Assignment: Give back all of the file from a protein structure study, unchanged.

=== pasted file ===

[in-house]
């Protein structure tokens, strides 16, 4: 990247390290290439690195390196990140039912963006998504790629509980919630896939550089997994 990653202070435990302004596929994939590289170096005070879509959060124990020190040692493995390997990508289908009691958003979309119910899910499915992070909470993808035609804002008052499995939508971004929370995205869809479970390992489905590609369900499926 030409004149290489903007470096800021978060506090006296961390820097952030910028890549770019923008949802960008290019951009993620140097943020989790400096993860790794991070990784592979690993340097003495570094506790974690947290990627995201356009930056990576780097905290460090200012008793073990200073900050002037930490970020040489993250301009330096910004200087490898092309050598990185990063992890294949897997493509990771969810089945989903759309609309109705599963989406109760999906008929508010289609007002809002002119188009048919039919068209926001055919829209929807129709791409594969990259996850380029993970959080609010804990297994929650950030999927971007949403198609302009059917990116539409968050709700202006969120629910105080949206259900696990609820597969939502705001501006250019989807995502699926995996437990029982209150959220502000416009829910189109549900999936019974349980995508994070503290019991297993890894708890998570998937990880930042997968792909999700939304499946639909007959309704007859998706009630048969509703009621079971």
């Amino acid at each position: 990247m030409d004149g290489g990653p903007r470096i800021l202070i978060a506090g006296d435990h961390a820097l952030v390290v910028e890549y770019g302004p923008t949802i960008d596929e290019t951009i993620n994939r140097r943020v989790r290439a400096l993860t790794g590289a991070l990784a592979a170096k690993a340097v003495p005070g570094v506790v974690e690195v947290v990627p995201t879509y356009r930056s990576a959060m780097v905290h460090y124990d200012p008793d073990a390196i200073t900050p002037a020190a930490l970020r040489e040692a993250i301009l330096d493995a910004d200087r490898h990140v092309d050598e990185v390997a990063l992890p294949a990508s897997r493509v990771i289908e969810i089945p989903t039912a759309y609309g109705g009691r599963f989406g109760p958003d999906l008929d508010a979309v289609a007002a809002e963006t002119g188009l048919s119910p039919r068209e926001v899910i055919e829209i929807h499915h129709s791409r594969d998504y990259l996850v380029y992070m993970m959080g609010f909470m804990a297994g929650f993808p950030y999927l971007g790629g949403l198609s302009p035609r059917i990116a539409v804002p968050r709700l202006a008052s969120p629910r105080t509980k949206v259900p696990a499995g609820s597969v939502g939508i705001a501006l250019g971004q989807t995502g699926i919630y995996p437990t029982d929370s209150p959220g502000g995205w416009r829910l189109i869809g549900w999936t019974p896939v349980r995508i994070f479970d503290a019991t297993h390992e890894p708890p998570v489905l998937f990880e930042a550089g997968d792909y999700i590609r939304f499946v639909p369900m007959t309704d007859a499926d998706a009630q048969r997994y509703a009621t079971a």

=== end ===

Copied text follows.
[in-house]
């Protein structure tokens, strides 16, 4: 990247390290290439690195390196990140039912963006998504790629509980919630896939550089997994 990653202070435990302004596929994939590289170096005070879509959060124990020190040692493995390997990508289908009691958003979309119910899910499915992070909470993808035609804002008052499995939508971004929370995205869809479970390992489905590609369900499926 030409004149290489903007470096800021978060506090006296961390820097952030910028890549770019923008949802960008290019951009993620140097943020989790400096993860790794991070990784592979690993340097003495570094506790974690947290990627995201356009930056990576780097905290460090200012008793073990200073900050002037930490970020040489993250301009330096910004200087490898092309050598990185990063992890294949897997493509990771969810089945989903759309609309109705599963989406109760999906008929508010289609007002809002002119188009048919039919068209926001055919829209929807129709791409594969990259996850380029993970959080609010804990297994929650950030999927971007949403198609302009059917990116539409968050709700202006969120629910105080949206259900696990609820597969939502705001501006250019989807995502699926995996437990029982209150959220502000416009829910189109549900999936019974349980995508994070503290019991297993890894708890998570998937990880930042997968792909999700939304499946639909007959309704007859998706009630048969509703009621079971």
């Amino acid at each position: 990247m030409d004149g290489g990653p903007r470096i800021l202070i978060a506090g006296d435990h961390a820097l952030v390290v910028e890549y770019g302004p923008t949802i960008d596929e290019t951009i993620n994939r140097r943020v989790r290439a400096l993860t790794g590289a991070l990784a592979a170096k690993a340097v003495p005070g570094v506790v974690e690195v947290v990627p995201t879509y356009r930056s990576a959060m780097v905290h460090y124990d200012p008793d073990a390196i200073t900050p002037a020190a930490l970020r040489e040692a993250i301009l330096d493995a910004d200087r490898h990140v092309d050598e990185v390997a990063l992890p294949a990508s897997r493509v990771i289908e969810i089945p989903t039912a759309y609309g109705g009691r599963f989406g109760p958003d999906l008929d508010a979309v289609a007002a809002e963006t002119g188009l048919s119910p039919r068209e926001v899910i055919e829209i929807h499915h129709s791409r594969d998504y990259l996850v380029y992070m993970m959080g609010f909470m804990a297994g929650f993808p950030y999927l971007g790629g949403l198609s302009p035609r059917i990116a539409v804002p968050r709700l202006a008052s969120p629910r105080t509980k949206v259900p696990a499995g609820s597969v939502g939508i705001a501006l250019g971004q989807t995502g699926i919630y995996p437990t029982d929370s209150p959220g502000g995205w416009r829910l189109i869809g549900w999936t019974p896939v349980r995508i994070f479970d503290a019991t297993h390992e890894p708890p998570v489905l998937f990880e930042a550089g997968d792909y999700i590609r939304f499946v639909p369900m007959t309704d007859a499926d998706a009630q048969r997994y509703a009621t079971a």